Do we still need a shepherd in these modern times?
Sheep are funny creatures. They’re sociable, but they’re also liable to wander off. They remember things, but they also roll over on their backs and can’t get up without assistance.
That’s why they need a shepherd.
Throughout Scripture, we see God as a Shepherd and his people as sheep. An online search of the English Standard Version translation of the Bible yields 198 hits on the word “sheep” and 111 hits on the word “shepherd.” Clearly, God is trying to tell us something: We need him.
Right now, people are afraid, anxious and angry. God foresees this tendency toward mental strain in us and provides us a necessary salve in Psalm 23. In this famous psalm of King David, I see God communicating three truths to his people: he is a Shepherd of restoration, protection and celebration.
A Shepherd Who Restores Us
David was a shepherd before he was appointed king over Israel. He was intimately acquainted with sheep. He knew their habits and their quirks, defended them against predators, fed them and led them to water.
In Psalm 23:1-3, he writes:
“The Lord is my shepherd; I shall not want. He makes me lie down in green pastures. He leads me beside still waters. He restores my soul. He leads me in paths of righteousness for his name's sake” (ESV).
From the Psalms, we know David was often driven to despair. He faced countless enemies. He sinned. He understood he needed a Shepherd.
Charles Spurgeon’s perspective on these verses is particularly striking:
“There is a noble tone of confidence about this sentence. There is no ‘if’ nor ‘but,’ nor even ‘I hope so;’ but he says, ‘The Lord is my shepherd.’ ... He does not say, ‘The Lord is the shepherd of the world at large, and leadeth forth the multitude as his flock,’ but ‘The Lord is my shepherd….’”
When our lives are falling apart, we can rest in God as our personal Shepherd. He knows us better than we know ourselves and he can and will restore us.
A Shepherd Who Protects Us
God not only restores us, but he also protects us. David writes in verse 4:
“Even though I walk through the valley of the shadow of death, I will fear no evil, for you are with me; your rod and your staff, they comfort me.”
Suddenly, David is removed from the sunny, peaceful meadow to a desolate place where danger and death await. But he takes special comfort in his Shepherd’s rod and staff.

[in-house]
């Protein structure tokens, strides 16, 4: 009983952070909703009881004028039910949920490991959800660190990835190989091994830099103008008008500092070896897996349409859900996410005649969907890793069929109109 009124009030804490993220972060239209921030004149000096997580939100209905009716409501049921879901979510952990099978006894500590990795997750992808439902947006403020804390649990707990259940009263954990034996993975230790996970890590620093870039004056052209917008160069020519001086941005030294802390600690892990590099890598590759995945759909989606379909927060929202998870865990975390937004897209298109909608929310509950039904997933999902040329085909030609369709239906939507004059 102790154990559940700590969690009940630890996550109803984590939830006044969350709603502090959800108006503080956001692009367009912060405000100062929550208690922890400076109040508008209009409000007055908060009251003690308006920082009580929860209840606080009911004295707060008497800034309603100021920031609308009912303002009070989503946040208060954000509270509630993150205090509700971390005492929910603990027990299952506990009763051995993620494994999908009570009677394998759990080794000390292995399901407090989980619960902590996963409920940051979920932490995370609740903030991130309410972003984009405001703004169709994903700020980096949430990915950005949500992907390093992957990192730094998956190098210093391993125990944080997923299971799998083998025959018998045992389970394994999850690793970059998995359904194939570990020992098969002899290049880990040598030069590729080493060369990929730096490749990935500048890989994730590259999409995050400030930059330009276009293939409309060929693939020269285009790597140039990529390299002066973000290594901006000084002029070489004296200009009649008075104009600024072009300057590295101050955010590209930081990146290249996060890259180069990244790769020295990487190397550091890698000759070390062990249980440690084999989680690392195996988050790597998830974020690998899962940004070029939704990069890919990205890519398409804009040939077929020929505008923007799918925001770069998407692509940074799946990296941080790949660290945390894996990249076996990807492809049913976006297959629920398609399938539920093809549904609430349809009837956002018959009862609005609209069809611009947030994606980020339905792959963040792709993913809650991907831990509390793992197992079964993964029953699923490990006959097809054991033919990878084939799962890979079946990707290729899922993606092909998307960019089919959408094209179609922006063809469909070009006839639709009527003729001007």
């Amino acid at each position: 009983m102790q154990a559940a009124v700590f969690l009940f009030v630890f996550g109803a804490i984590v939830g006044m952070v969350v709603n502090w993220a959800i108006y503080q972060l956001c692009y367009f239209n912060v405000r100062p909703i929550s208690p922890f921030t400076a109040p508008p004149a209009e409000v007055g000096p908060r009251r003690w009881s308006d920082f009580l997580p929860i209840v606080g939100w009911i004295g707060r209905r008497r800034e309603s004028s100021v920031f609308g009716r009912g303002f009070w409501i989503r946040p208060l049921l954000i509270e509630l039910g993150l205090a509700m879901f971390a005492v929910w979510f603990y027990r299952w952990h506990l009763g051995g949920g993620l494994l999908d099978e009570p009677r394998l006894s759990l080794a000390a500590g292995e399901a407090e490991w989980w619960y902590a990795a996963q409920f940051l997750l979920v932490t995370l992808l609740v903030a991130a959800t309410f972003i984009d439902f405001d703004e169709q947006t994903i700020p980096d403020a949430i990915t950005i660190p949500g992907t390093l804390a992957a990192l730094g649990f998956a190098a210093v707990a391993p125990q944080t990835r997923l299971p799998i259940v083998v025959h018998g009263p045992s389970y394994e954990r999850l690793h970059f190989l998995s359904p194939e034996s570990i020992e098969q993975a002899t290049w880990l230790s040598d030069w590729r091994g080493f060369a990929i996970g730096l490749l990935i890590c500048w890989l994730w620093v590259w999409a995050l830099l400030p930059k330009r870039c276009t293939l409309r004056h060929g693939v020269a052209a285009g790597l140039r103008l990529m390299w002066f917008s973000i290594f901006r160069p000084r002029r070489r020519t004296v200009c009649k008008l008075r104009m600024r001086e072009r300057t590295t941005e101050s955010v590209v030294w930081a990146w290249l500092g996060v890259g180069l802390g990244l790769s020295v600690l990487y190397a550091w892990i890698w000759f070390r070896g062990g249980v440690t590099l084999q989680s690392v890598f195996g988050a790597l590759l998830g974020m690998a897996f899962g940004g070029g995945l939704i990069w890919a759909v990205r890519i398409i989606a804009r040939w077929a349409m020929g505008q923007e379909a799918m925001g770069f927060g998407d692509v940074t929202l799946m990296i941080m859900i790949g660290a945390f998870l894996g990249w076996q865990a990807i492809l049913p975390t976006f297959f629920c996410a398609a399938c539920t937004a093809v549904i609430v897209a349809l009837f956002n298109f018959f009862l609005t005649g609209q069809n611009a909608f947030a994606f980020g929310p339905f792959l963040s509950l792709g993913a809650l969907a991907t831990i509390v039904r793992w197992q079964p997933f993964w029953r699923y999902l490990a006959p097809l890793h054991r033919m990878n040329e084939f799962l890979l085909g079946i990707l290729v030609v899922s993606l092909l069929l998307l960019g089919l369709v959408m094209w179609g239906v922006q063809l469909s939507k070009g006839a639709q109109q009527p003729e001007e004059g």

As David knew, a shepherd cannot be without a rod and a staff, which serve two primary purposes: to protect and to guide. A rod can fend off a predator and a staff can bring back an errant sheep.
David implies that God, as his Shepherd, protects him from external threats as well as the enemy within — himself. Therefore, David doesn’t have to fear evil. That doesn’t mean that he is throwing caution to the wind or is ignorant of the existence of evil — it means he no longer has to live in bondage to fear.
I remember receiving the horrifying news that my father had been murdered when I was 19 years old. I remember receiving my devastating cancer diagnosis in 2009. I remember the dark valleys of despair and depression. But God was with me in the midst of all of those horrible events. I wasn’t always aware of him and I often questioned him and became angry with him. But I know I wouldn’t have made it through without him. Our Shepherd is with us even when our circumstances seem to say otherwise.
A Shepherd Who Celebrates Us
I’ve always been awed by the biblical idea of God delighting in us. This is something David understood well. In verses 5 and 6, he writes:
“You prepare a table before me in the presence of my enemies; you anoint my head with oil; my cup overflows. Surely goodness and mercy shall follow me all the days of my life, and I shall dwell in the house of the Lord forever.”
Anointing with oil signifies consecration and blessing. David knew God had chosen him for his position. A prepared table and an overflowing cup are pictures of abundance. God has spread a feast for David, not because of anything David has done, but because God is generous and loving.
David’s response to this celebration tells us that he entrusts his past, present and future to his Shepherd.
We do not know what the coming days hold. It seems that the shadows of death loom long over us and that we have descended into darkness. Like sheep we stand on the path, hesitant to move forward. But our Shepherd is leading us onward. Although we don’t know where he is going, we can trust he will sustain us in the valley and will lead us through to the other side, where we will experience divine restoration and eternal celebration.
Dr. Jack Graham is the pastor of Prestonwood Baptist Church, one of the largest and fastest-growing churches in America. He is the author of the acclaimed Unseen, and his PowerPoint Ministries broadcasts are available in 92 countries and are heard daily in more than 740 cities. Follow him @jackngraham.